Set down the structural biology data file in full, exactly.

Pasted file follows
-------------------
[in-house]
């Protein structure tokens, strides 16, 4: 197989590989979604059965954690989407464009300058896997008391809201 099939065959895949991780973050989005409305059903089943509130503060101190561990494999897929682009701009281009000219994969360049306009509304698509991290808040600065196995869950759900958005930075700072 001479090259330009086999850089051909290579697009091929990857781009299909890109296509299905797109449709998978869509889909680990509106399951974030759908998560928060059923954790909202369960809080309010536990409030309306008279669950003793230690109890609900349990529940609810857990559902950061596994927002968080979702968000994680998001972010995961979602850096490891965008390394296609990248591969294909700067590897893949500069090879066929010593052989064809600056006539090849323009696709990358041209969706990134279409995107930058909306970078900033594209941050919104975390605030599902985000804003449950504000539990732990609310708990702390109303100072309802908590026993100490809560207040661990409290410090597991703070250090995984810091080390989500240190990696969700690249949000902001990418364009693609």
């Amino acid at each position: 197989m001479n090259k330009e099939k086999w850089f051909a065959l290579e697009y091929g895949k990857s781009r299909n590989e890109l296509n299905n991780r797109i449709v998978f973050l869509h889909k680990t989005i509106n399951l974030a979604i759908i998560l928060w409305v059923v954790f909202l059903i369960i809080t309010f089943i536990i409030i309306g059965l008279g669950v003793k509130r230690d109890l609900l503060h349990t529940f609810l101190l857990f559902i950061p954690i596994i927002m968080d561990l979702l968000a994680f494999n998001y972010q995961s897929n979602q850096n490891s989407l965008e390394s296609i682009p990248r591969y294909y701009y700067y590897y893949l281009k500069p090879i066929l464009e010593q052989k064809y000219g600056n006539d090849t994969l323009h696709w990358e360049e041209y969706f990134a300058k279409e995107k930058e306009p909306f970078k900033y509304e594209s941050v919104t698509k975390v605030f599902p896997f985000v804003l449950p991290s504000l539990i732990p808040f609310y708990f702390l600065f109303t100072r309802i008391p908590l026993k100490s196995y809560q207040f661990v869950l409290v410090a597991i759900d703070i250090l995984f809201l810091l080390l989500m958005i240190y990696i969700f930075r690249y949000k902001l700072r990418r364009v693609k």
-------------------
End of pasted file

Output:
[in-house]
């Protein structure tokens, strides 16, 4: 197989590989979604059965954690989407464009300058896997008391809201 099939065959895949991780973050989005409305059903089943509130503060101190561990494999897929682009701009281009000219994969360049306009509304698509991290808040600065196995869950759900958005930075700072 001479090259330009086999850089051909290579697009091929990857781009299909890109296509299905797109449709998978869509889909680990509106399951974030759908998560928060059923954790909202369960809080309010536990409030309306008279669950003793230690109890609900349990529940609810857990559902950061596994927002968080979702968000994680998001972010995961979602850096490891965008390394296609990248591969294909700067590897893949500069090879066929010593052989064809600056006539090849323009696709990358041209969706990134279409995107930058909306970078900033594209941050919104975390605030599902985000804003449950504000539990732990609310708990702390109303100072309802908590026993100490809560207040661990409290410090597991703070250090995984810091080390989500240190990696969700690249949000902001990418364009693609």
């Amino acid at each position: 197989m001479n090259k330009e099939k086999w850089f051909a065959l290579e697009y091929g895949k990857s781009r299909n590989e890109l296509n299905n991780r797109i449709v998978f973050l869509h889909k680990t989005i509106n399951l974030a979604i759908i998560l928060w409305v059923v954790f909202l059903i369960i809080t309010f089943i536990i409030i309306g059965l008279g669950v003793k509130r230690d109890l609900l503060h349990t529940f609810l101190l857990f559902i950061p954690i596994i927002m968080d561990l979702l968000a994680f494999n998001y972010q995961s897929n979602q850096n490891s989407l965008e390394s296609i682009p990248r591969y294909y701009y700067y590897y893949l281009k500069p090879i066929l464009e010593q052989k064809y000219g600056n006539d090849t994969l323009h696709w990358e360049e041209y969706f990134a300058k279409e995107k930058e306009p909306f970078k900033y509304e594209s941050v919104t698509k975390v605030f599902p896997f985000v804003l449950p991290s504000l539990i732990p808040f609310y708990f702390l600065f109303t100072r309802i008391p908590l026993k100490s196995y809560q207040f661990v869950l409290v410090a597991i759900d703070i250090l995984f809201l810091l080390l989500m958005i240190y990696i969700f930075r690249y949000k902001l700072r990418r364009v693609k």